Point-biserial correlation is used to measure the relationship between a binary variable, x, and a continuous variable, y.
Similar to the Pearson correlation coefficient, the point-biserial correlation coefficient takes on a value between -1 and 1 where:
- -1 indicates a perfectly negative correlation between two variables
- 0 indicates no correlation between two variables
- 1 indicates a perfectly positive correlation between two variables
This tutorial explains how to calculate the point-biserial correlation between two variables in Excel.
Example: Point-Biserial Correlation in Excel
Suppose we have the following binary variable, x, and a continuous variable, y:
To calculate the point-biserial correlation between x and y, we can simply use the =CORREL() function as follows:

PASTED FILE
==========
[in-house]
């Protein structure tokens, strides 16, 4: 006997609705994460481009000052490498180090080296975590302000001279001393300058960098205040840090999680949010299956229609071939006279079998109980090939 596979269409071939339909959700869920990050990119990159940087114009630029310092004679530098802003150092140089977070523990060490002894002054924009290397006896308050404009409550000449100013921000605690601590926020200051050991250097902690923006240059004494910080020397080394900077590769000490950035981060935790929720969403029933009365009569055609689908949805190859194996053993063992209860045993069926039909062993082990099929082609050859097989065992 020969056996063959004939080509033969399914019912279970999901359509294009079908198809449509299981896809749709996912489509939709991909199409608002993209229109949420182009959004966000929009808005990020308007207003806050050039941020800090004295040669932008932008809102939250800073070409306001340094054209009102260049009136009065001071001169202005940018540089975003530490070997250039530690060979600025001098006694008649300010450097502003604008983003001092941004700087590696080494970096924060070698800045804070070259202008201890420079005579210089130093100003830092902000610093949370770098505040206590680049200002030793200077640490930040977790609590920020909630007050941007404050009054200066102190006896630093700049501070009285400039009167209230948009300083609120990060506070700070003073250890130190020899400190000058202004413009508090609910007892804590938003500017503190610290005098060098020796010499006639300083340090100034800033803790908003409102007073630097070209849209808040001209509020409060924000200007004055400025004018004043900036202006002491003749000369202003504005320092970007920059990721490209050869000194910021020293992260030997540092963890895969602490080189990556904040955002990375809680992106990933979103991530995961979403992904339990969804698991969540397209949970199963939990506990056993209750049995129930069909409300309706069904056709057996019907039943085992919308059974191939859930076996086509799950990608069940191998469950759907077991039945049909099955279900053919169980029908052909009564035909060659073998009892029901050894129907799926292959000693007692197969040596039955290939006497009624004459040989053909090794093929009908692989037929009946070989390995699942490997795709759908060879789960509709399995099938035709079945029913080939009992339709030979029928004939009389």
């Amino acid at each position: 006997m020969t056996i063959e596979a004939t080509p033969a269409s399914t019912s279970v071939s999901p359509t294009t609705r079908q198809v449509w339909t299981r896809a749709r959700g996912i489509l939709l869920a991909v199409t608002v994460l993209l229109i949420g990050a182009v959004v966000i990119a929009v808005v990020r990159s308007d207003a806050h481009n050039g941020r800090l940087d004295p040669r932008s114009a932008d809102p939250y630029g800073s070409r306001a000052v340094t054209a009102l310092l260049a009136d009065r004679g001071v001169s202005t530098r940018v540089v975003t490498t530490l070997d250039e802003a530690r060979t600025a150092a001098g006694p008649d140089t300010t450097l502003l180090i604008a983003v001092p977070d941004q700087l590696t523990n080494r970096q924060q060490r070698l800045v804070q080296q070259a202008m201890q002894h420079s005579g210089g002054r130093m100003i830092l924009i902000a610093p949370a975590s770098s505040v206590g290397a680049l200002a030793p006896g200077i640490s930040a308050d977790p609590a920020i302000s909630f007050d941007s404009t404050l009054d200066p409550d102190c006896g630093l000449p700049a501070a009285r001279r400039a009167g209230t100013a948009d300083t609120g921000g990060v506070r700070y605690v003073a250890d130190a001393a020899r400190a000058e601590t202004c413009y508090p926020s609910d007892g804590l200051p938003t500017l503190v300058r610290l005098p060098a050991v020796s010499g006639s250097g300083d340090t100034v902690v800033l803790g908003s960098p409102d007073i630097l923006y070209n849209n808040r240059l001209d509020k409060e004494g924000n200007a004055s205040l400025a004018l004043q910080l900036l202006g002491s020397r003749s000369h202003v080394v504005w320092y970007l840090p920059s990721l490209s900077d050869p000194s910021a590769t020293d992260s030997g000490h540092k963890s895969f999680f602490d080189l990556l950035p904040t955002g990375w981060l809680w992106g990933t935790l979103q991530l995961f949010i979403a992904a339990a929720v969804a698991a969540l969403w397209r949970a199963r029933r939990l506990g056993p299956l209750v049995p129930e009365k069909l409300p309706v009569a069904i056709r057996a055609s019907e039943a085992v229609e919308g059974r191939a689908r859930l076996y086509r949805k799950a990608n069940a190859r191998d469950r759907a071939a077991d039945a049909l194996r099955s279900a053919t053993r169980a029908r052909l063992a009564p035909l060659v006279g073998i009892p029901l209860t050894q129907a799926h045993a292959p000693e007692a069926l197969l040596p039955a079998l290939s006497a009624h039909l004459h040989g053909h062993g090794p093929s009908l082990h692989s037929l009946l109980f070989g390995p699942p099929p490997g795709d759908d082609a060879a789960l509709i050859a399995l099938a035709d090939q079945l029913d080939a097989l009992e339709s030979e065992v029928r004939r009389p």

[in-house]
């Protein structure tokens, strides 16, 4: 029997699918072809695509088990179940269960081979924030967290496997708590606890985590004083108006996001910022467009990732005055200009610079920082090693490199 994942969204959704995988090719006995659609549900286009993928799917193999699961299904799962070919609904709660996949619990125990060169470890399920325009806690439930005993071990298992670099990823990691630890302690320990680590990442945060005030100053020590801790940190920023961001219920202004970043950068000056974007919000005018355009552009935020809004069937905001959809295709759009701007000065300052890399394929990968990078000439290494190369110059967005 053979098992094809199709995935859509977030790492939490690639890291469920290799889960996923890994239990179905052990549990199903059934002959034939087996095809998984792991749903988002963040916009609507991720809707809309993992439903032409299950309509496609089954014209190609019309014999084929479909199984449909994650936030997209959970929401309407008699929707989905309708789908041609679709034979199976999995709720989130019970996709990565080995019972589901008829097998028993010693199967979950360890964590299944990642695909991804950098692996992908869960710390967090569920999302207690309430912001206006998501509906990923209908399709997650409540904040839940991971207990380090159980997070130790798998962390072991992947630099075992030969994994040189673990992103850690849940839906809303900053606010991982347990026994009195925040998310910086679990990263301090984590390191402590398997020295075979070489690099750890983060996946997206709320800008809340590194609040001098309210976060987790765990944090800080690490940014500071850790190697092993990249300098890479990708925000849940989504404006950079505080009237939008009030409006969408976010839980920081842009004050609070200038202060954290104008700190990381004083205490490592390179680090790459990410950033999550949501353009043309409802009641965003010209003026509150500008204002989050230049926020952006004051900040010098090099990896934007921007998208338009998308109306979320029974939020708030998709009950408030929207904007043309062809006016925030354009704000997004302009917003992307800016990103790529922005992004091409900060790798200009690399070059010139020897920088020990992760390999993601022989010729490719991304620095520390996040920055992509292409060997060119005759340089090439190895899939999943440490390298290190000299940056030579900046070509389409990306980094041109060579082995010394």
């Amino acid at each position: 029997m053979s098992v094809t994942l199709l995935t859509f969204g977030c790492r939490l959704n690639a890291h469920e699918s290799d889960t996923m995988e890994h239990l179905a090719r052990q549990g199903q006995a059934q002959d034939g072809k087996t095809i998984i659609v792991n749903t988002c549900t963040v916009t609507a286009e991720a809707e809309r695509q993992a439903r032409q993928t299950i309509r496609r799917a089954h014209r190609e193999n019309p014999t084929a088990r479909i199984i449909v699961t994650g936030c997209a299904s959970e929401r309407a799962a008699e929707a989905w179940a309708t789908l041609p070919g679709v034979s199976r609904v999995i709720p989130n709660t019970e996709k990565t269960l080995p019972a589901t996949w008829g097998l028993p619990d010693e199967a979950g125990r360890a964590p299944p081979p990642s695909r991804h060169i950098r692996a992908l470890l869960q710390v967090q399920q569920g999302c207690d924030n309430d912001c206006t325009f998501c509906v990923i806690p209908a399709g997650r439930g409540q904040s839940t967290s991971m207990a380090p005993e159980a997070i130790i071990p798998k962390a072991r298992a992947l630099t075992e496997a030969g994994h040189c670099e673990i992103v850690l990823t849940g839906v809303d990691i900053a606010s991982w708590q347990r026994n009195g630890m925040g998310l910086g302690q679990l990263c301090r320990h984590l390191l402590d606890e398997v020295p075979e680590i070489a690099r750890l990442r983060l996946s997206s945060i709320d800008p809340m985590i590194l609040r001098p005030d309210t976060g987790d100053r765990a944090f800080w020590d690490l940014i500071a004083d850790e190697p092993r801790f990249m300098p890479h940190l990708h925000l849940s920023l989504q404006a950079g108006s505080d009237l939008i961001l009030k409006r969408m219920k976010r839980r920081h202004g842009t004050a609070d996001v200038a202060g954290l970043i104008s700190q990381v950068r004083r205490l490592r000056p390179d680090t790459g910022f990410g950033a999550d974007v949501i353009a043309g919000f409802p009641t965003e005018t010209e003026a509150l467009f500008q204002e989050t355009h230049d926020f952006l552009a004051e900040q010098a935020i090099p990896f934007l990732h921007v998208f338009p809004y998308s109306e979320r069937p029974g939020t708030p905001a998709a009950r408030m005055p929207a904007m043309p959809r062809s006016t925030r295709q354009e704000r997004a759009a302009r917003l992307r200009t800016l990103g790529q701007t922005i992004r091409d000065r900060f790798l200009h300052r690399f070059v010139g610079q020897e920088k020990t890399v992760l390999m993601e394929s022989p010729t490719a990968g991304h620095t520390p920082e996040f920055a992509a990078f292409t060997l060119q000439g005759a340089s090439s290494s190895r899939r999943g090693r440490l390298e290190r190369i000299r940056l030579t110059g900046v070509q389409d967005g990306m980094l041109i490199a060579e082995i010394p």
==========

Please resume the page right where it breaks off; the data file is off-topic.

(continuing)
The point-biserial correlation between x and y is 0.218163.
Since this number is positive, this indicates that when the variable x takes on the value “1” that the variable y tends to take on higher values compared to when the variable x takes on the value “0.”
We can easily verify this by calculating the average value of y when x is 0 and when x is 1:
When x = 0, the average value of y is 14.2. When x = 1, the average value of y is 16.2. This confirms the fact that the point-biserial correlation between the two variables should be positive.
We can also use the following formulas to calculate the p-value for this correlation coefficient:
The p-value turns out to be 0.5193. Thus, although the correlation coefficient between the two variables is slightly positive it turns out to not be a statistically significant correlation.